Saturday, August 15, 2020

Nerdbot Reviews: ‘Rainbow Brite’ Issue One from Dynamite Entertainment

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Loryn Stonehttp://www.nerdbot.com
Loryn Stone has dedicated her life to the written Word of the Nerd. Her writing has also been published on other pop culture websites such as Cracked, LoadScreen, PopLurker, and Temple of Geek. Her debut young-adult novel "My Starlight" (a contemporary love letter to fandom, friendship, anime, cosplaying, love, and loss) is out now by Affinity Rainbow Publications. When she's not writing, Loryn's other interests include collecting robots (Megazords, specifically), playing bass, and blasting metal.

Hi, my name is Loryn and I can’t stop writing about Rainbow Brite. 

I’m not even kidding that I’ll take any opportunity to write about my first superheroRainbow Brite was the very first show I actually remember watching. While my older sisters played with Strawberry Shortcake dolls, Moon Dreamers, Jem, Barbie and the Rockers, and My Little Pony, the only one I can remember connecting with is Rainbow Brite. Something about her resonated and stuck with me. In retrospect (because really, what other kind of ‘spect is there?) I think I enjoyed the balance of male to female characters, the action, and the tension/stakes presented in the show.

Therefore, when Dynamite Entertainment announced the arrival of a new comic book series written by Jeremy Whitley and illustrated by Brittany Williams, I was delightfully excited! I think that a comic book revival is a great medium to re-test the waters for a franchise like Rainbow Brite. After all, when Feelins brought the series back in the form of a web cartoon in 2014, it was this manic, hyper goofy slap in the face. Honestly, it was a mockery and unjust treatment to Rainbow Brite. Yes, franchises can evolve and grow, of course. But I think it’s important for those building blocks to play by the rules of the original foundation that was laid down. If a show or franchise has a set of rules it follows, reboots and remakes need to respect those rules and build upon it, otherwise the Jenga tower will be wobbly and fall down.

I’m looking at you, Power Rangers The Movie 2017.

Rainbow Brite issue one was released on October 3rd, 2018 and I got my grubby hands on it yesterday after special ordering it from my local comic book store. Why there weren’t fifty copies ready to go for all Rainbow Brite fans is beyond me, but hey, I got my book so we’re all good.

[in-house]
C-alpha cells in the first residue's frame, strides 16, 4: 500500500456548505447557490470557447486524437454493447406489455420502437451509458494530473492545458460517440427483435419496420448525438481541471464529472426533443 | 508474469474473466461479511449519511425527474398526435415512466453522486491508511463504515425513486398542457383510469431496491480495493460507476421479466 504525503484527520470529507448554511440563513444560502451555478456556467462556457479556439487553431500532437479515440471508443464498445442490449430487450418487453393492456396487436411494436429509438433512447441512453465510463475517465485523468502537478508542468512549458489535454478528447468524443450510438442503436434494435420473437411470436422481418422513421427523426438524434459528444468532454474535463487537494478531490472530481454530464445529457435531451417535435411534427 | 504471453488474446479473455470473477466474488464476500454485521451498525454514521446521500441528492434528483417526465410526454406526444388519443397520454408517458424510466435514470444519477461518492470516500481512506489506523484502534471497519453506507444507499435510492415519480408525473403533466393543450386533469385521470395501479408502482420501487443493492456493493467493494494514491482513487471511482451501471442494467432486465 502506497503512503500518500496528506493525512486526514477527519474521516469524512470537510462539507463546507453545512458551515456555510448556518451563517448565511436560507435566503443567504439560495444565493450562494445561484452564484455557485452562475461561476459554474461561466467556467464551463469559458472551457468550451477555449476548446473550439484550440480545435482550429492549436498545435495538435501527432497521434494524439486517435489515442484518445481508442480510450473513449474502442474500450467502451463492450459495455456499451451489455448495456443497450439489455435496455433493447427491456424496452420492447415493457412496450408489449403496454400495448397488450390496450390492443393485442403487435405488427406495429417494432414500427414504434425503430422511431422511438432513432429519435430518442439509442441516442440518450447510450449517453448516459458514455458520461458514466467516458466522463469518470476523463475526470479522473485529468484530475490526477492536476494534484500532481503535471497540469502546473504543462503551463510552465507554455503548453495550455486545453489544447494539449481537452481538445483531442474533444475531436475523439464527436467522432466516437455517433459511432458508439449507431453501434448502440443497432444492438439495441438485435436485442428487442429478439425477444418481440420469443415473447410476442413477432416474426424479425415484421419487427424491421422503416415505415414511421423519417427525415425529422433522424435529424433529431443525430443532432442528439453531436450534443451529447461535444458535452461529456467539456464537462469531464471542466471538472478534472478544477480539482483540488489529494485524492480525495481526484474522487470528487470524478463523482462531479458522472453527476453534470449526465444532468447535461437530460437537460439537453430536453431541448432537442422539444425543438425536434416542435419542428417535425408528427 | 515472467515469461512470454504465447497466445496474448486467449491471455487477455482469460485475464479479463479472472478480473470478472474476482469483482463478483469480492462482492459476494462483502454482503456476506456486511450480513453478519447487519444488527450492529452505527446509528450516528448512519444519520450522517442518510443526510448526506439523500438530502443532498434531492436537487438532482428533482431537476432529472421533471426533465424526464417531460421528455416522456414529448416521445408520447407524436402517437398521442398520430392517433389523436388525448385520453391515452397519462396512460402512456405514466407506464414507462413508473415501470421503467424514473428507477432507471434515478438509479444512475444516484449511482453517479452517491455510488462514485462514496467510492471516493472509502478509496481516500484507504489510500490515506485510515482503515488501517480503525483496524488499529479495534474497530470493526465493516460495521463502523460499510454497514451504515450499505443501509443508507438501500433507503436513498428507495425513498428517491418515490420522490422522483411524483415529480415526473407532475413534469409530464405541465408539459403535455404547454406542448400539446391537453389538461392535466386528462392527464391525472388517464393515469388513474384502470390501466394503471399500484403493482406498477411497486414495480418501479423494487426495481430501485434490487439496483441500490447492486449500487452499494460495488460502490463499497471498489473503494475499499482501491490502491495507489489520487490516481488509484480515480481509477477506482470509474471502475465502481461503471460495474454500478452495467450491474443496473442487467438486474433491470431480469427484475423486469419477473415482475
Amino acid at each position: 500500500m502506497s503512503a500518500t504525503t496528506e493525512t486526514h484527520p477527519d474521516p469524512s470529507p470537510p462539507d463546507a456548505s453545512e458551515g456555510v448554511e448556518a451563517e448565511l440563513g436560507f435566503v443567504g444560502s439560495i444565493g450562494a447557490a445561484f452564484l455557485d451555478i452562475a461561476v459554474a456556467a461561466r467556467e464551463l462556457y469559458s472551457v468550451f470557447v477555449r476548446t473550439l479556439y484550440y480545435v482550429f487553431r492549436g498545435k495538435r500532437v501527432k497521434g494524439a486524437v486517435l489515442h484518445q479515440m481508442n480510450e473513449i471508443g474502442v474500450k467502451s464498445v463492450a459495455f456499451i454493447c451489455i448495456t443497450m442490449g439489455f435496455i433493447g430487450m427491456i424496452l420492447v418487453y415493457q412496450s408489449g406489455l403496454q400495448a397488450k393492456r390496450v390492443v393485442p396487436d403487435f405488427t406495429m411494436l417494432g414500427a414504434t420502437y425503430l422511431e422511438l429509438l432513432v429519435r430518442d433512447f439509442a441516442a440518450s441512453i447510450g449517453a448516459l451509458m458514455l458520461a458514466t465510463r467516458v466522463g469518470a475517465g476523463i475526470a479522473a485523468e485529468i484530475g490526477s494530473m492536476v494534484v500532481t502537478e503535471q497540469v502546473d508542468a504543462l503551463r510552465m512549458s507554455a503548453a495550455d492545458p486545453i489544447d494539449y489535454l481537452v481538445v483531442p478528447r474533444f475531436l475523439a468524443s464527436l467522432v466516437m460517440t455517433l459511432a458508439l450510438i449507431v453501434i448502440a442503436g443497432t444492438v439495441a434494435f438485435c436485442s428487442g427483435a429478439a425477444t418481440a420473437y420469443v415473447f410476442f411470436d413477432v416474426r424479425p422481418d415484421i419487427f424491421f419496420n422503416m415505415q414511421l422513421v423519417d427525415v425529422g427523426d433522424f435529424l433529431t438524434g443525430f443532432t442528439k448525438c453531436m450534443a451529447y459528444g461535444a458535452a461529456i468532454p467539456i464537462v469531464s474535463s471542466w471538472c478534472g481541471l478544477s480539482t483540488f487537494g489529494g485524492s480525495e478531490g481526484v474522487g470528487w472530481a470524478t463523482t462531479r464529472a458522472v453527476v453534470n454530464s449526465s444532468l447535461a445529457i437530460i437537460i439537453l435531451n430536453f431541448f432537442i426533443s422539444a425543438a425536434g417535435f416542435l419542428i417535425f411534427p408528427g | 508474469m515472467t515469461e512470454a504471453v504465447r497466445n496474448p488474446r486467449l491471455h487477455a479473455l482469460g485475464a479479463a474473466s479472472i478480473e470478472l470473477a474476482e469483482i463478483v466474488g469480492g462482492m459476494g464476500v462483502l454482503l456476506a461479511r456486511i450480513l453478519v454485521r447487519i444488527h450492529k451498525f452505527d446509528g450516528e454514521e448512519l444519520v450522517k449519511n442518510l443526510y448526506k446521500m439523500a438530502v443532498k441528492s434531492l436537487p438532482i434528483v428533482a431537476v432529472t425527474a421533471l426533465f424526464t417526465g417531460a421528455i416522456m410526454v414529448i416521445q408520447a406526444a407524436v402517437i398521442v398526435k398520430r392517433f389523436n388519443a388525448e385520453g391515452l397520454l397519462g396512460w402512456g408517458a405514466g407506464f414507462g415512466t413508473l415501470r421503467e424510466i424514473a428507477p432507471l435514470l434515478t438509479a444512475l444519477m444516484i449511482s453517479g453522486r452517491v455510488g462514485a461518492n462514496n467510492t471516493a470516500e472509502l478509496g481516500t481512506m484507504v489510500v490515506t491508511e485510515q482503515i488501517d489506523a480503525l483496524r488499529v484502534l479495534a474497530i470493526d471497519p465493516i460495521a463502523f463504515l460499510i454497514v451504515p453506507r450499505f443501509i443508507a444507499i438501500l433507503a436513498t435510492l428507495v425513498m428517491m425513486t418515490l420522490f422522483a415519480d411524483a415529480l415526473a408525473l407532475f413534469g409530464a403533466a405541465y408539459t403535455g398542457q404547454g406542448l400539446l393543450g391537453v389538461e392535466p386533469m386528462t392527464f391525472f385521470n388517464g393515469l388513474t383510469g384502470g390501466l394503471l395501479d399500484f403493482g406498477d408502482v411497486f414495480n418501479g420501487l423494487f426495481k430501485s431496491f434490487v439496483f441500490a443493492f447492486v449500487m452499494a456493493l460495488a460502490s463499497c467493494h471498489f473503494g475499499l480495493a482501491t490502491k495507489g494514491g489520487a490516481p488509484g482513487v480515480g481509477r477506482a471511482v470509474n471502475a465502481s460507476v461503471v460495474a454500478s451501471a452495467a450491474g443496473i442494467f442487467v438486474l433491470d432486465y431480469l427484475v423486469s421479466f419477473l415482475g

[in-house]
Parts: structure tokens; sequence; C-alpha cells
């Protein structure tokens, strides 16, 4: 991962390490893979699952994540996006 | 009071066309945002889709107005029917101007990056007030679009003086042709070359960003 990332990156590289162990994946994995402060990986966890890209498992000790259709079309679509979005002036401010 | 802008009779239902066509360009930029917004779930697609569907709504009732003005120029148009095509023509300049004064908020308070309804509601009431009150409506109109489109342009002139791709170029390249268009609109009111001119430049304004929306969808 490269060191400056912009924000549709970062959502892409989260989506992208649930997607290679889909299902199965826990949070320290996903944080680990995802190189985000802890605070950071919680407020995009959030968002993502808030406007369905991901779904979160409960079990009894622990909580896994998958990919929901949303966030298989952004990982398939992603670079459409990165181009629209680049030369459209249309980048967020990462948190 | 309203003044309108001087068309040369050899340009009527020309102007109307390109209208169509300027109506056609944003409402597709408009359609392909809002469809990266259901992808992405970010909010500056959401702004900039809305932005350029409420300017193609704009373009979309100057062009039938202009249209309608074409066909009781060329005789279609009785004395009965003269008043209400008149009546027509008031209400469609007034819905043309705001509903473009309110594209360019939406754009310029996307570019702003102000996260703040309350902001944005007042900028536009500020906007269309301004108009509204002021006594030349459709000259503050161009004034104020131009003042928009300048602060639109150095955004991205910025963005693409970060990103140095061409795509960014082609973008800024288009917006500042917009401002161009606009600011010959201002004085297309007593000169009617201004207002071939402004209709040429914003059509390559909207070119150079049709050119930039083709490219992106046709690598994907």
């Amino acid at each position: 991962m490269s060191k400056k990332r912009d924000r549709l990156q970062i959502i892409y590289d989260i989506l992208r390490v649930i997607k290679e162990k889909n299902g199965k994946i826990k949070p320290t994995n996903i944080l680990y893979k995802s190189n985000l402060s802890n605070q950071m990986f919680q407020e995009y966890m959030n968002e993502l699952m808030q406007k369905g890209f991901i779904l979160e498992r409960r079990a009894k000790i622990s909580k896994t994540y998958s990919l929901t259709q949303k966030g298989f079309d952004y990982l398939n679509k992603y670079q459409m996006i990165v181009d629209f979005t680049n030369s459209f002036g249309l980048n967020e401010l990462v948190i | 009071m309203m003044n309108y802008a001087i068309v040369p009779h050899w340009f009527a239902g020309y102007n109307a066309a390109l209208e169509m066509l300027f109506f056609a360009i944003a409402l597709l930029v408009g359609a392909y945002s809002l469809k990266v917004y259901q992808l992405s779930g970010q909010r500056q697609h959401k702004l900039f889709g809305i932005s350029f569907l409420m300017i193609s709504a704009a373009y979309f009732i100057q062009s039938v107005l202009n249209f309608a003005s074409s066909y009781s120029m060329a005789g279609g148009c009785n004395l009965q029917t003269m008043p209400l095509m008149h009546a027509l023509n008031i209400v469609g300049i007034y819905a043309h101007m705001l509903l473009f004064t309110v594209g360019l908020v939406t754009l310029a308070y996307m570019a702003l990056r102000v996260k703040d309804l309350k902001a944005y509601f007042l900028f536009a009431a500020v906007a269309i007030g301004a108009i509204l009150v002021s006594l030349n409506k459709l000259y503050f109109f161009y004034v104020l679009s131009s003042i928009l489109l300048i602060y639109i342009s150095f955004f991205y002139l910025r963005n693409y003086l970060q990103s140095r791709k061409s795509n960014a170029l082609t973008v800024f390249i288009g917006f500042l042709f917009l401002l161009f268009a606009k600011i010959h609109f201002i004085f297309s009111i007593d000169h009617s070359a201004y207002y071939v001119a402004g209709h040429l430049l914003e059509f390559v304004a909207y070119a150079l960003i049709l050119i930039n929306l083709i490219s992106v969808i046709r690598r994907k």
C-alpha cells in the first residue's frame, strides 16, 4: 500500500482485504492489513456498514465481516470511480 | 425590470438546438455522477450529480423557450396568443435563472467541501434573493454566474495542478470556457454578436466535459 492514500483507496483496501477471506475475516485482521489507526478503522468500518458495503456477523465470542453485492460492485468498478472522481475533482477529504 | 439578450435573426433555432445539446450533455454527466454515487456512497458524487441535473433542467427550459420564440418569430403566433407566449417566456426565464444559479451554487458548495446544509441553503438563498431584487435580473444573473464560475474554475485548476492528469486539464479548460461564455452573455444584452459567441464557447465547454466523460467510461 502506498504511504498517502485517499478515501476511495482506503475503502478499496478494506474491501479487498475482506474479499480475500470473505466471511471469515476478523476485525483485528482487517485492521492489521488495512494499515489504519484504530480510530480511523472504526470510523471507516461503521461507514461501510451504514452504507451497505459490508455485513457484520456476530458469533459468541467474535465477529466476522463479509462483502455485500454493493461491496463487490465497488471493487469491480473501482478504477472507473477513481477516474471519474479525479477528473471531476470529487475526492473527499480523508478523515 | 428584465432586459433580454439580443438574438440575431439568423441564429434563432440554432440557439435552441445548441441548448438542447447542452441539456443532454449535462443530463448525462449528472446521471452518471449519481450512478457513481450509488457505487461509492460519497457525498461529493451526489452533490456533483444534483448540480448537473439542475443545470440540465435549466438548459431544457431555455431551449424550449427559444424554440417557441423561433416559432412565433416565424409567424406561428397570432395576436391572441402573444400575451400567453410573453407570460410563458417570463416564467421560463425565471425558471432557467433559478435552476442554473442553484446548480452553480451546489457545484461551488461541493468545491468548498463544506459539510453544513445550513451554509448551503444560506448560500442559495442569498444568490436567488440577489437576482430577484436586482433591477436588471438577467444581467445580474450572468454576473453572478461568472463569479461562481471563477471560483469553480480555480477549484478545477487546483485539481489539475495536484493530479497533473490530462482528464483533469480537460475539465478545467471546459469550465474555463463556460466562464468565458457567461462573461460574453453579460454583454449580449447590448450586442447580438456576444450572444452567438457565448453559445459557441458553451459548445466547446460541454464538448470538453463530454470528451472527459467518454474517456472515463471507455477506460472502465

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The premise is simple: We have two friends, Wisp (who OG-RB fans remember as Rainbow Brite’s original human name before she earned her stripes and became the rainbow superhero spirit girl we all know today) and Willow. Willow is a new character and seems to be the brains between the two. The two girls have active imaginations and spend much of their day playing warrior and wizard. (Wisp taking on the role of the warrior and Willow acting as the wizard).

When the narrative begins, we the reader are clearly focusing on Willow. But once Willow’s dad gives Wisp (the high energy quirky friend) a ride home, the narrative focus changes. It’s a little abrupt and doesn’t 100% work for me, but we’re acquainted with Wisp enough by now that we can still follow her. Suddenly, out of nowhere, Wisp looks out her window and sees color-sucking Shadow Monsters. They’re out for the color blue, alluding that the blue color spirit (Color kid Buddy Blue?) has been captured.

Wisp meets a sprite named Twinkle (who I’m hoping is different than Twink, her original sidekick in the franchise) and he says he can’t get back to his world without a flood of light. Wisp runs back to Willow’s house and tells her to activate her family’s security system because it has flood lights. Note that Willow and Wisp are the only ones who can see these Twinkle and these shadow monsters. Apparently other humans can’t see it, so therefore chosen ones. Willow activates the flood lights, Twinkle goes back to his dimension and oops; Wisp gets sucked into the portal with him and into a gray and bleak version of Rainbow Land.

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Which of course, I now need issue two so I can figure out what’s going to happen.

Ultimately, the issue is far too short for me to give a strong opinion. The very slim issue plays out like a prologue, really. The art is charming and the pacing is good. I’m very curious to see how Wisp will make her transformation into Rainbow Brite and where Willow, the new character on the block, fits into this whole narrative. The new Rainbow Brite money shot artwork is very magical girl inspired and makes RB look very ethereal and wise. So far, not matching up with the “I wanna be a strong warrior, yay!” new She-Ra-esque sort of character I’m seeing in Wisp. So, will it play out and mean something? Or is the artwork just pretty to be pretty?

Because remember- Stormy was the tough-girl in Rainbow Land.

I know also that the comic is for kids, but I think the writing is a little clumsy. There’s just something that almost feels unsure. While Whitley and the crew at Dynamite is clearly respectful and careful with this franchise, I’m not sure they’ve spend years devising mental fan fiction and fan theories about the rules and roles of everything happening in Rainbow Land like some of us long-time fans out there.

::deadpanned blank-eyed stare::

::slow creepy smile::

But between the charming art and an intriguing hook, Rainbow Brite issue one definitely has something happening with it. And what it has makes me want to come back for more.

I give Rainbow Brite by Jeremy Whitley 3.5/5 star sprinkles. 

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